source: Wall Street Journal
Fixing the Mortgage Giants Remains the Largest Single Piece of Unfinished Business From the Financial Crisis
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- Some critics warn that the suggested replacements gloss over the private sector's role in producing lots of shoddy mortgages. "All of the proposals we're seeing have one thing in common: They would essentially give greater control over the market to the biggest banks that were key participants in the bubble," said Joshua Rosner, managing director of research firm Graham Fisher & Co. and a longtime critic of Fannie and Freddie before their collapse.
- Fannie Mae Chief Executive Timothy Mayopoulos is prodding Washington to make up its mind. He says he is concerned that continued calls for liquidating the company could send his best employees for the exits. They "have families to feed," he said in a May speech to officials from the nation's biggest banks.
- Mr. Mayopoulos didn't endorse a particular outcome in his May speech. But he reminded the bankers that 30-year, fixed-rate mortgages weren't a "naturally occurring phenomenon in financial markets." And there was "limited evidence," he said, that private capital was ready to return in large scale.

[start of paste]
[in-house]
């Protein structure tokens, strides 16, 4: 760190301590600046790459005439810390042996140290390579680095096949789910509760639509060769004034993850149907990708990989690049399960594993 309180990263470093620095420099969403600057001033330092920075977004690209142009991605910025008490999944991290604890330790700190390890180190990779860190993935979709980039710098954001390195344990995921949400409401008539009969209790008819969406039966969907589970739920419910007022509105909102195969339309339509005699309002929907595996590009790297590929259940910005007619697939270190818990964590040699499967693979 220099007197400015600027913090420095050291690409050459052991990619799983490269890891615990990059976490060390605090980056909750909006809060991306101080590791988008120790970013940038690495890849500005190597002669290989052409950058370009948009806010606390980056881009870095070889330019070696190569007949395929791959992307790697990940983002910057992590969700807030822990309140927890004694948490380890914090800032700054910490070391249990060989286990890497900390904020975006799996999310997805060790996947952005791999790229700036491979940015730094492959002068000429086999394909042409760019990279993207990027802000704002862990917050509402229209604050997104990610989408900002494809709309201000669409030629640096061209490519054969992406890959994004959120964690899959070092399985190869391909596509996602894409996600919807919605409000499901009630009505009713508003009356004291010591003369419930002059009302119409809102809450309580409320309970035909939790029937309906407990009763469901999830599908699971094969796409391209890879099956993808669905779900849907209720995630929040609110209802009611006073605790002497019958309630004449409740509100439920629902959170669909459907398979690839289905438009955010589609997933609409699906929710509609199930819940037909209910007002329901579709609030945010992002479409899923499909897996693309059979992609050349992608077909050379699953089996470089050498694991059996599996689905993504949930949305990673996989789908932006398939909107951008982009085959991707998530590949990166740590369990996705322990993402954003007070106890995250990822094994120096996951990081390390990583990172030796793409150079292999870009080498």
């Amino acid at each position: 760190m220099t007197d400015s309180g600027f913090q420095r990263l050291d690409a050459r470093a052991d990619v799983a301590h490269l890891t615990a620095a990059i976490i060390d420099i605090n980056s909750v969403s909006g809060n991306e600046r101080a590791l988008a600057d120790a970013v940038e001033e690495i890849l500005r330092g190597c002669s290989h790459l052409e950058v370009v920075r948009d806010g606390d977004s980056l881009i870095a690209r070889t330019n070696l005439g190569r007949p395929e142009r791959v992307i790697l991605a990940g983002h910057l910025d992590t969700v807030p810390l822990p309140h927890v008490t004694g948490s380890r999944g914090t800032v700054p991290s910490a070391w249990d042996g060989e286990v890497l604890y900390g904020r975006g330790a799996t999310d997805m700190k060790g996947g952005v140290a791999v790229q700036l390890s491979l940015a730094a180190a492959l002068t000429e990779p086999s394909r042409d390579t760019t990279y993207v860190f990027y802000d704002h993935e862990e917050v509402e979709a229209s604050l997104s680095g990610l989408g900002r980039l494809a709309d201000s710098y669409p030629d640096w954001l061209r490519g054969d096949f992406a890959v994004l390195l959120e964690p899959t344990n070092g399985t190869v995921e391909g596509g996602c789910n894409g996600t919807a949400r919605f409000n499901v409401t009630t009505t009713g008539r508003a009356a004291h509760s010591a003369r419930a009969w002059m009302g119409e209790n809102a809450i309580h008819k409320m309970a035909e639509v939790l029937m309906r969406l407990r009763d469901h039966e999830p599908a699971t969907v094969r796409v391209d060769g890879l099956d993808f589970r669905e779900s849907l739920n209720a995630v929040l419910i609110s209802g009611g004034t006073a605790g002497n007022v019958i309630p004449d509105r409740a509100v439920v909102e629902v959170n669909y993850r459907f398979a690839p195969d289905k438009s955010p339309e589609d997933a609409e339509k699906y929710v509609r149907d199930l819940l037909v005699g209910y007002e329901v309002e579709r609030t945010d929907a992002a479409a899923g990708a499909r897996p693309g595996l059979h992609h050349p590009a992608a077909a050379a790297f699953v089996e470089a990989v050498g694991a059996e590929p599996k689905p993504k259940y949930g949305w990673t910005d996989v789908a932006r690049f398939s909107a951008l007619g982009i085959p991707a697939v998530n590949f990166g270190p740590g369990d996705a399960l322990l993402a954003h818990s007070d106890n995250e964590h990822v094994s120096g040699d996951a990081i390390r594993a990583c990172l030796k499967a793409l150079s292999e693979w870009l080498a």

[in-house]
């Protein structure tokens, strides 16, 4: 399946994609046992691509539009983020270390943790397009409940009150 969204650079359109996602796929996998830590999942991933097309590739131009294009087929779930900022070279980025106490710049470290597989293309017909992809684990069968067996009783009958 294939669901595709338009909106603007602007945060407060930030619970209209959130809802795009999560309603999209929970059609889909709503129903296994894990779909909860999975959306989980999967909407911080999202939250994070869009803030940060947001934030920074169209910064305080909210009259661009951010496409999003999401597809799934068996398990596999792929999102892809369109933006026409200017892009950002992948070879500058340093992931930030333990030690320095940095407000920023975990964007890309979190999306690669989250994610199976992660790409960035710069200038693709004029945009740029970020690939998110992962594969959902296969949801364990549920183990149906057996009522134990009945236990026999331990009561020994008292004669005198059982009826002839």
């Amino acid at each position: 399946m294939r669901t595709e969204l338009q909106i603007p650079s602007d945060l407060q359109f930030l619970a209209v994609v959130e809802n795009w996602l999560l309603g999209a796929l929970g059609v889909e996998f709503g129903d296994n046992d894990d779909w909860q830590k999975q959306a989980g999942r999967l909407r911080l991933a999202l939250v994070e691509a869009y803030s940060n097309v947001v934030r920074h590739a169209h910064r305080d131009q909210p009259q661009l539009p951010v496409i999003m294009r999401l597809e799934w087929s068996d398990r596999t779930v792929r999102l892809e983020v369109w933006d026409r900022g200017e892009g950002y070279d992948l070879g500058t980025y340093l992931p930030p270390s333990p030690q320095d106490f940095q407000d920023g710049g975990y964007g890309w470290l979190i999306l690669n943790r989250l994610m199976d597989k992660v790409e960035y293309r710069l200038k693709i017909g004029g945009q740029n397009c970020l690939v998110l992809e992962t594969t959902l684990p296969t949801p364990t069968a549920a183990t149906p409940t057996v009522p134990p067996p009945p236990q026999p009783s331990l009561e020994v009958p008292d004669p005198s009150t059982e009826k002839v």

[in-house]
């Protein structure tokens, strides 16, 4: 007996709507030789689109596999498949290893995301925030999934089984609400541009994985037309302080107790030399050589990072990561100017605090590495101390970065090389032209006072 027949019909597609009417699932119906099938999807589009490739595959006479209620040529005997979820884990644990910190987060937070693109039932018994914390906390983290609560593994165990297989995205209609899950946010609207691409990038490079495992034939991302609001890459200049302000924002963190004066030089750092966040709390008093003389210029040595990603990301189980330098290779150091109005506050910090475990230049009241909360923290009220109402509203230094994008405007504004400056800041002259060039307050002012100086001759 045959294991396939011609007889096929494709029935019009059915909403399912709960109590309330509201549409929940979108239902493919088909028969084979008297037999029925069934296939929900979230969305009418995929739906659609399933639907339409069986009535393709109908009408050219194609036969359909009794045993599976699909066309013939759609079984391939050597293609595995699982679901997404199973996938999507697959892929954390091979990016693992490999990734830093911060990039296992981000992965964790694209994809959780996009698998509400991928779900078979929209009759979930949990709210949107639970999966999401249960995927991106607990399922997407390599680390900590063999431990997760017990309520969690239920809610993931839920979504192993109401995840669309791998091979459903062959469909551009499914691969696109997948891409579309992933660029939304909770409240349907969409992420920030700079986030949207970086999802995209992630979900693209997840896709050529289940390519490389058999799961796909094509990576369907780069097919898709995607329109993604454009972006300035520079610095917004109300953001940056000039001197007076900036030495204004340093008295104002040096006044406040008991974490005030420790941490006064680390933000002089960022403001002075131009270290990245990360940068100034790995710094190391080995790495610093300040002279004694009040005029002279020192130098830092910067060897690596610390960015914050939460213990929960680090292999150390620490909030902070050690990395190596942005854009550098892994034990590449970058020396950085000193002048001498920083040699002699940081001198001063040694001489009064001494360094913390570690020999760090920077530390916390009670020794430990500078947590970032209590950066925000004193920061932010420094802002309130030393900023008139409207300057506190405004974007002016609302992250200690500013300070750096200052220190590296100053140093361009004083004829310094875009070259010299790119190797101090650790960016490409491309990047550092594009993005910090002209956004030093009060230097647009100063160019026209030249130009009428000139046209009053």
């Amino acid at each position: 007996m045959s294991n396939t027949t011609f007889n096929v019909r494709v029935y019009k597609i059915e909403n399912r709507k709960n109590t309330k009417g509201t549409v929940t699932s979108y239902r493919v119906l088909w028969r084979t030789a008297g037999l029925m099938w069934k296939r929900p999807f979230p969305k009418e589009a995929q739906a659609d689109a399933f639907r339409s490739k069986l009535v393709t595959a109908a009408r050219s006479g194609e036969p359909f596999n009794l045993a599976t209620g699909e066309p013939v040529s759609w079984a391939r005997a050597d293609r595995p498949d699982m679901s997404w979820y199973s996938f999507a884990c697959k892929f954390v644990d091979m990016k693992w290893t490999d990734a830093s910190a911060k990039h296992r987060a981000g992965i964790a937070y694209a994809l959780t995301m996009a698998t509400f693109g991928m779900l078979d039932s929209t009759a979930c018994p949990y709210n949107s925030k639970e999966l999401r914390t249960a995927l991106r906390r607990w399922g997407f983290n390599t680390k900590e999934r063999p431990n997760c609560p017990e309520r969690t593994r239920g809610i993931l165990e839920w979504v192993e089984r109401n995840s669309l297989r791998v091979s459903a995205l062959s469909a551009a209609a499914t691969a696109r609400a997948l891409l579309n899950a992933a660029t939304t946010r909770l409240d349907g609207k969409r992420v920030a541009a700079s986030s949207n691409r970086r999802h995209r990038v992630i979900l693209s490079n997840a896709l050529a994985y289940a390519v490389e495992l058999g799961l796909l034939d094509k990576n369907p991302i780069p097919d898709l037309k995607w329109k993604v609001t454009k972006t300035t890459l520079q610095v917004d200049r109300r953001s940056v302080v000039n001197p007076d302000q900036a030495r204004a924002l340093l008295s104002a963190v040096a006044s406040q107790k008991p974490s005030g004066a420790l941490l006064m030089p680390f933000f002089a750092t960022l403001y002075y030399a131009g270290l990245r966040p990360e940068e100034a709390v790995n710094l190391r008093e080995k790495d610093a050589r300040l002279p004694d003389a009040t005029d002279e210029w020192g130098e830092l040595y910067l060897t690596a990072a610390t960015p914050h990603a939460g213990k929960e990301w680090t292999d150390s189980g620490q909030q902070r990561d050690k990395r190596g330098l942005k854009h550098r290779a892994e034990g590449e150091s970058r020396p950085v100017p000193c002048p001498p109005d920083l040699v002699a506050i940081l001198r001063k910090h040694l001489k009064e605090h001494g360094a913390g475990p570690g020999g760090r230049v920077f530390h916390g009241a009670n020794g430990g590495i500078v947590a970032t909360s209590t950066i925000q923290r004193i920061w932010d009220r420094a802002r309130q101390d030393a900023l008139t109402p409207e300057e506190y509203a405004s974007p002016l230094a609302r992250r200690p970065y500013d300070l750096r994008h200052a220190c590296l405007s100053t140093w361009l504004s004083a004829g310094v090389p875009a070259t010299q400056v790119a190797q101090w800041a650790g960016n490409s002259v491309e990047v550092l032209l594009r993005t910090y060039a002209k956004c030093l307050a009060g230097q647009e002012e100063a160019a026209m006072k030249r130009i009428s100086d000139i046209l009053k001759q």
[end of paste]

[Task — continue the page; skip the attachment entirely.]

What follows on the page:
"We fully appreciate that Fannie Mae should play a smaller role in a properly functioning market," he added, "and we are working to make that happen."
- Small banks worry that without the firms, they would have to sell more of their loans to megabanks like Wells Fargo & Co. that would turn around and sell other services such as checking accounts to those borrowers. "I would be handing my clients to them on a silver platter," said Mr. Sorrentino of ConnectOne Bank.
Hedge funds and institutional investors that have bought Fannie and Freddie shares represent another unlikely ally. They say that rather than plowing the companies under, the government should instead place new curbs on their activities, subject them to higher capital requirements, and spin them off as private firms.
"It seems like the lawmakers are hellbent on waging this sort of Don Quixote kind of battle against demons that are no longer there," said Michael Kao, chief executive of Akanthos Capital Management in Woodland Hills, Calif., which has invested in both companies since before their collapse.
- All of the alternatives being proposed in Washington "simply won't work," says Bruce Berkowitz, chief investment officer of Miami-based Fairholme Capital Management, which sued the Treasury in July to challenge the terms of the government's bailout. The lawsuit alleges that the Treasury is illegally expropriating the company's profits. A Treasury Department spokesman said, "We fully believe our actions have been lawful and appropriate."
- In a June letter to Treasury Secretary Jacob Lew, Rep. Michael Capuano (D., Mass.) called the current bailout terms "outrageous usury" and introduced a bill that would relax them, making it more likely that Fannie and Freddie could one day exit government control.